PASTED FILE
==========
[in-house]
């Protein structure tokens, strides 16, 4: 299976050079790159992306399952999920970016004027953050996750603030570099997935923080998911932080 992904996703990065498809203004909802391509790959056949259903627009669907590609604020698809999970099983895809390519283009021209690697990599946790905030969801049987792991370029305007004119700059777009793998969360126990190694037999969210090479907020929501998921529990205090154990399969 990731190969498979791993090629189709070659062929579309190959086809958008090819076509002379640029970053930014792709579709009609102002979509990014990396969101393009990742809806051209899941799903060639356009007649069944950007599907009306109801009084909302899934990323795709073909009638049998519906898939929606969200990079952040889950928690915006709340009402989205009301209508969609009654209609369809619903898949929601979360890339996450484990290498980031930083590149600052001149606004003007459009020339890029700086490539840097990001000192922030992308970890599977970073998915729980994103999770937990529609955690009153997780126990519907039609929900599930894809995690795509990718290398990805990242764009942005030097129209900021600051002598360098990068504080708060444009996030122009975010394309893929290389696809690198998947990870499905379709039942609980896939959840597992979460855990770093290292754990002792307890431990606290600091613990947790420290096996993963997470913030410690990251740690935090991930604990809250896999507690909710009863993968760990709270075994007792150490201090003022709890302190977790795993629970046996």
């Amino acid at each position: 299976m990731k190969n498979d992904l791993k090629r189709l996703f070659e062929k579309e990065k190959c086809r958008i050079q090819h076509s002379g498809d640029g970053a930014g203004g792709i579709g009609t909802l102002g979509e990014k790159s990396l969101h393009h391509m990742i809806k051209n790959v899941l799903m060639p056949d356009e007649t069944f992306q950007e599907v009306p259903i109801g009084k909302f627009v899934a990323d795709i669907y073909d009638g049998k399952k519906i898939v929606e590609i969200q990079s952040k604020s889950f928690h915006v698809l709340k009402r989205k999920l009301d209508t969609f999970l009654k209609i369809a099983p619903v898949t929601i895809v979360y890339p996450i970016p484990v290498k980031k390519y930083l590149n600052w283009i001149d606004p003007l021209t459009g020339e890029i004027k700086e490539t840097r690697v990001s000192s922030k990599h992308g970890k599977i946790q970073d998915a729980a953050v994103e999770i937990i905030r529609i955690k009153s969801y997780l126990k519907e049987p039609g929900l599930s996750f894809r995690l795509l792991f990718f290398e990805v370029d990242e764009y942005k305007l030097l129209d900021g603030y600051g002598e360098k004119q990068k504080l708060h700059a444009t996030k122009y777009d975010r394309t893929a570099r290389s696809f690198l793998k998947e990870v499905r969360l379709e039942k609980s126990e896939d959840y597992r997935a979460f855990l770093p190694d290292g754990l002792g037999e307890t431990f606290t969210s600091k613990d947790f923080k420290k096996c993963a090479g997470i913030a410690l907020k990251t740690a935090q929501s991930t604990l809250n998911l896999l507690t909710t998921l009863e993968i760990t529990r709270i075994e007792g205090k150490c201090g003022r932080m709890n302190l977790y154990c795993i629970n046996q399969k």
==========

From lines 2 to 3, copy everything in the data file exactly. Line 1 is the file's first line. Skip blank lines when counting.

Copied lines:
């Protein structure tokens, strides 16, 4: 299976050079790159992306399952999920970016004027953050996750603030570099997935923080998911932080 992904996703990065498809203004909802391509790959056949259903627009669907590609604020698809999970099983895809390519283009021209690697990599946790905030969801049987792991370029305007004119700059777009793998969360126990190694037999969210090479907020929501998921529990205090154990399969 990731190969498979791993090629189709070659062929579309190959086809958008090819076509002379640029970053930014792709579709009609102002979509990014990396969101393009990742809806051209899941799903060639356009007649069944950007599907009306109801009084909302899934990323795709073909009638049998519906898939929606969200990079952040889950928690915006709340009402989205009301209508969609009654209609369809619903898949929601979360890339996450484990290498980031930083590149600052001149606004003007459009020339890029700086490539840097990001000192922030992308970890599977970073998915729980994103999770937990529609955690009153997780126990519907039609929900599930894809995690795509990718290398990805990242764009942005030097129209900021600051002598360098990068504080708060444009996030122009975010394309893929290389696809690198998947990870499905379709039942609980896939959840597992979460855990770093290292754990002792307890431990606290600091613990947790420290096996993963997470913030410690990251740690935090991930604990809250896999507690909710009863993968760990709270075994007792150490201090003022709890302190977790795993629970046996």
């Amino acid at each position: 299976m990731k190969n498979d992904l791993k090629r189709l996703f070659e062929k579309e990065k190959c086809r958008i050079q090819h076509s002379g498809d640029g970053a930014g203004g792709i579709g009609t909802l102002g979509e990014k790159s990396l969101h393009h391509m990742i809806k051209n790959v899941l799903m060639p056949d356009e007649t069944f992306q950007e599907v009306p259903i109801g009084k909302f627009v899934a990323d795709i669907y073909d009638g049998k399952k519906i898939v929606e590609i969200q990079s952040k604020s889950f928690h915006v698809l709340k009402r989205k999920l009301d209508t969609f999970l009654k209609i369809a099983p619903v898949t929601i895809v979360y890339p996450i970016p484990v290498k980031k390519y930083l590149n600052w283009i001149d606004p003007l021209t459009g020339e890029i004027k700086e490539t840097r690697v990001s000192s922030k990599h992308g970890k599977i946790q970073d998915a729980a953050v994103e999770i937990i905030r529609i955690k009153s969801y997780l126990k519907e049987p039609g929900l599930s996750f894809r995690l795509l792991f990718f290398e990805v370029d990242e764009y942005k305007l030097l129209d900021g603030y600051g002598e360098k004119q990068k504080l708060h700059a444009t996030k122009y777009d975010r394309t893929a570099r290389s696809f690198l793998k998947e990870v499905r969360l379709e039942k609980s126990e896939d959840y597992r997935a979460f855990l770093p190694d290292g754990l002792g037999e307890t431990f606290t969210s600091k613990d947790f923080k420290k096996c993963a090479g997470i913030a410690l907020k990251t740690a935090q929501s991930t604990l809250n998911l896999l507690t909710t998921l009863e993968i760990t529990r709270i075994e007792g205090k150490c201090g003022r932080m709890n302190l977790y154990c795993i629970n046996q399969k």